The proposed flood defences could force Star Rovers FC to close down its schoolboy programme, its former chairman, Denis Ryan has warned
THE former chairman of King’s Island’s main soccer club has warned it could face a bleak future if €56m flood defences go ahead as planned in Limerick city.
Denis Ryan, who remains on the committee at Star Rovers, is furious at Council bosses for proposing a series of flood defences which he says will see the club’s €200,000 astroturf pitch and training area removed.
At the moment, the pitch is used by around 250 schoolboys – the majority of Star Rovers’ membership.
Speaking in the King’s Island Community Centre, where plans for the flood defences were put on public display, Mr Ryan stressed schoolboy soccer forms the vast majority of what the club - founded in 1941 - does.
“We are basically a schoolboy club. Our main focus down here is providing assistance and facilities to these kids.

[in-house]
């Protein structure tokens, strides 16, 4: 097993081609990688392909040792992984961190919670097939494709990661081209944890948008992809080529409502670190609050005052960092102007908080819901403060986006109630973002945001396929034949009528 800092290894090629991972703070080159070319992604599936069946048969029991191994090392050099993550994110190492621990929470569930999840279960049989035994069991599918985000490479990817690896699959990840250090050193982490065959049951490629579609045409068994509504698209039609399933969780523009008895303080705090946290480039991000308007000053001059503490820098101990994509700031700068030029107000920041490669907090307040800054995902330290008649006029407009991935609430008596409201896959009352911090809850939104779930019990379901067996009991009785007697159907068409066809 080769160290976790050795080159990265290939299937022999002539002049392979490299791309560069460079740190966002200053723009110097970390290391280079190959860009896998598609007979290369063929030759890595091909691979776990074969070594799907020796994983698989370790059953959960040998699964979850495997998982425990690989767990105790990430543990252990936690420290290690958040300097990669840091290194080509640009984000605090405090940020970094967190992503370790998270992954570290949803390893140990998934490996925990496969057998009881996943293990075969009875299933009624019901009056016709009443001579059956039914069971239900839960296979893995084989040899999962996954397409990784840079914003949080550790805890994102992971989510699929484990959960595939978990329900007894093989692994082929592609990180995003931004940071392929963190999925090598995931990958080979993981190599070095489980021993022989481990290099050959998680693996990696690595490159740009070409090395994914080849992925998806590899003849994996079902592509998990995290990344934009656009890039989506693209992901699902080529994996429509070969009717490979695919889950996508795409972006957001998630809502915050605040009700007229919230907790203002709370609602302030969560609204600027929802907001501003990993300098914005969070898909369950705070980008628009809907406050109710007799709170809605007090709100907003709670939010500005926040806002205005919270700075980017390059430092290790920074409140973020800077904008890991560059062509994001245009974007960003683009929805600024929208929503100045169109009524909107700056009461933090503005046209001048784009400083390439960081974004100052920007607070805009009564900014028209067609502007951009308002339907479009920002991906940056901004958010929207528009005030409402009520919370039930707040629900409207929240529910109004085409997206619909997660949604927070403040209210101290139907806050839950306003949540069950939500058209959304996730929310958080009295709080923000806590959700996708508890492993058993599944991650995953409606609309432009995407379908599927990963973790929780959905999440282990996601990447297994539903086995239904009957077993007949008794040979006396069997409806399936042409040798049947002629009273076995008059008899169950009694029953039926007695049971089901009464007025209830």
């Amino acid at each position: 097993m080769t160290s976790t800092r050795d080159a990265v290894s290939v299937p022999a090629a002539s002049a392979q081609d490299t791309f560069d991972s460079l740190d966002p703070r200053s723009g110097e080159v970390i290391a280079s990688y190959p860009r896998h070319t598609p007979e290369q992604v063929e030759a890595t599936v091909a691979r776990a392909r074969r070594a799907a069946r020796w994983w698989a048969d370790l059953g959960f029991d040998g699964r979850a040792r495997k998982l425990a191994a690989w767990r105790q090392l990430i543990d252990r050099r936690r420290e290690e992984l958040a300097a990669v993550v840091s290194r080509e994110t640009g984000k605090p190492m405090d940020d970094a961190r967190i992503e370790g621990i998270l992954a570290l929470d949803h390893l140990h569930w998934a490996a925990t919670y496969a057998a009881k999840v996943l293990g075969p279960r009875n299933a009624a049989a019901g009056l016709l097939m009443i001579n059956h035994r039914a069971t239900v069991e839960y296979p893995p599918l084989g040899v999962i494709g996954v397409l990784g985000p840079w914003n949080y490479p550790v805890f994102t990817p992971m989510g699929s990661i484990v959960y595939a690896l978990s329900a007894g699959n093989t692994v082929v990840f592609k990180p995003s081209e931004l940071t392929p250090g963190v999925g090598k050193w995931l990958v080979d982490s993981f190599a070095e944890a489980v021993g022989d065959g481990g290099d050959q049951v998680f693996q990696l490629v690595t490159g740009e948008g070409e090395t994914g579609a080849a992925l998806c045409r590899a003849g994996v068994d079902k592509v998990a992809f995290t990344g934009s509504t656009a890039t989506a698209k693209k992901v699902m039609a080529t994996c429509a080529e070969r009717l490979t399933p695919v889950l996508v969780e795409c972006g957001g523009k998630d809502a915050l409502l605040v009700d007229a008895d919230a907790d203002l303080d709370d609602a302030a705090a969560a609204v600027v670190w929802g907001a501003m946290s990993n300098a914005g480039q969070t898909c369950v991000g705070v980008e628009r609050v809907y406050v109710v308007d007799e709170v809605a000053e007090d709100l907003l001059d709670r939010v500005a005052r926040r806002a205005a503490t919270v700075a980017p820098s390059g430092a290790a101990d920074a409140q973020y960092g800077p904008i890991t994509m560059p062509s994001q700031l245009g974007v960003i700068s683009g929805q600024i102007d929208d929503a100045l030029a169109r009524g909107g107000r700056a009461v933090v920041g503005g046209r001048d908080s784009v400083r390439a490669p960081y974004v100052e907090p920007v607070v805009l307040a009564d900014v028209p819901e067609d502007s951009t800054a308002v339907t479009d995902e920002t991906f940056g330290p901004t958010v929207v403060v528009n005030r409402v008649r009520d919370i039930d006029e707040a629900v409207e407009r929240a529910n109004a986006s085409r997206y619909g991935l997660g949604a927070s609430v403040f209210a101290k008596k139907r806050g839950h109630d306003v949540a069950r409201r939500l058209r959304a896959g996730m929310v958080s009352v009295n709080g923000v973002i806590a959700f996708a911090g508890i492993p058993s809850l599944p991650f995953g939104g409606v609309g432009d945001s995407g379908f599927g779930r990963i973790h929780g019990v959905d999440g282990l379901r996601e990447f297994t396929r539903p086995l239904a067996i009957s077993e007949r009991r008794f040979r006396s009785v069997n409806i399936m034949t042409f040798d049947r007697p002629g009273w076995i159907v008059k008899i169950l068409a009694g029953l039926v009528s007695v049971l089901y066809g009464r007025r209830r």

“If this bit of land is taken away from us, I think it means our schoolboy programme is finished,” he said.
For its part, the Council has offered to relocate Star Rovers’ astroturf pitch.
The local authority is planning to raise the land to provide a walkway around the Island Field, and to stop the river Shannon bursting its banks.
These plans will see Star Rovers affected, as the club’s pitch falls outside the proposed walkway near Assumpta Park.
“It’s ridiculous,” Mr Ryan said, “We need more land, not less. Monetary-wise, there would not be enough money to compensate us. We cannot have our schoolboys training on full-sized fields. We don’t want our kids playing in the mud.”
The astroturf was only opened in 2015 – after the flooding which dogged the area. Local Sinn Fein councillor John Costelloe has pledged to work with the Star Rovers committee.
“They are all volunteers. They cater for so many kids in the area. These flood plans are not the final solution by any means,” he said.
A Council spokesperson said they have held meetings with Star Rovers to “minimise the disruption.”